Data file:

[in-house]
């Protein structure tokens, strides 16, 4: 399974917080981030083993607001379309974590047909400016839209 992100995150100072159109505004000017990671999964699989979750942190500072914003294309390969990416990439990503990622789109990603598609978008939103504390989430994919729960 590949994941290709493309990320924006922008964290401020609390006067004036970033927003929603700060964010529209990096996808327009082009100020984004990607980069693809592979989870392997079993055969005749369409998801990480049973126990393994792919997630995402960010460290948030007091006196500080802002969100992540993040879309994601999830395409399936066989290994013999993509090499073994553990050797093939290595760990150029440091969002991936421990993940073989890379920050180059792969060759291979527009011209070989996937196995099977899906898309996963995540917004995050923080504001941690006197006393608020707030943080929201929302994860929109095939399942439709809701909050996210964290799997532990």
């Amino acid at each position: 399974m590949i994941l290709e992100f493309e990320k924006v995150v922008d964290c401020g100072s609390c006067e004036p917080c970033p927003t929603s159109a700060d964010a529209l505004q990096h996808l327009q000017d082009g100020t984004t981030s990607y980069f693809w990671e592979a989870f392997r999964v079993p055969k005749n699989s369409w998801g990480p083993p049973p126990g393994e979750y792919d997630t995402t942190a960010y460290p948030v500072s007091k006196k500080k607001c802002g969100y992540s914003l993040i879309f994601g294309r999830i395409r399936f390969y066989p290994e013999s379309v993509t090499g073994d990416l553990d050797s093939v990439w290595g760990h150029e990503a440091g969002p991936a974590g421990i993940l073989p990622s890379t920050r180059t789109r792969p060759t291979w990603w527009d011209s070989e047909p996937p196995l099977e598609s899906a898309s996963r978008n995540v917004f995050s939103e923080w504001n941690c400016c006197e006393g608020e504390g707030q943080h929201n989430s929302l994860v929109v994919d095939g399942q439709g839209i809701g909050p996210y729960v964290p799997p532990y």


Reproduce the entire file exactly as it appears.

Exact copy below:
[in-house]
């Protein structure tokens, strides 16, 4: 399974917080981030083993607001379309974590047909400016839209 992100995150100072159109505004000017990671999964699989979750942190500072914003294309390969990416990439990503990622789109990603598609978008939103504390989430994919729960 590949994941290709493309990320924006922008964290401020609390006067004036970033927003929603700060964010529209990096996808327009082009100020984004990607980069693809592979989870392997079993055969005749369409998801990480049973126990393994792919997630995402960010460290948030007091006196500080802002969100992540993040879309994601999830395409399936066989290994013999993509090499073994553990050797093939290595760990150029440091969002991936421990993940073989890379920050180059792969060759291979527009011209070989996937196995099977899906898309996963995540917004995050923080504001941690006197006393608020707030943080929201929302994860929109095939399942439709809701909050996210964290799997532990």
């Amino acid at each position: 399974m590949i994941l290709e992100f493309e990320k924006v995150v922008d964290c401020g100072s609390c006067e004036p917080c970033p927003t929603s159109a700060d964010a529209l505004q990096h996808l327009q000017d082009g100020t984004t981030s990607y980069f693809w990671e592979a989870f392997r999964v079993p055969k005749n699989s369409w998801g990480p083993p049973p126990g393994e979750y792919d997630t995402t942190a960010y460290p948030v500072s007091k006196k500080k607001c802002g969100y992540s914003l993040i879309f994601g294309r999830i395409r399936f390969y066989p290994e013999s379309v993509t090499g073994d990416l553990d050797s093939v990439w290595g760990h150029e990503a440091g969002p991936a974590g421990i993940l073989p990622s890379t920050r180059t789109r792969p060759t291979w990603w527009d011209s070989e047909p996937p196995l099977e598609s899906a898309s996963r978008n995540v917004f995050s939103e923080w504001n941690c400016c006197e006393g608020e504390g707030q943080h929201n989430s929302l994860v929109v994919d095939g399942q439709g839209i809701g909050p996210y729960v964290p799997p532990y």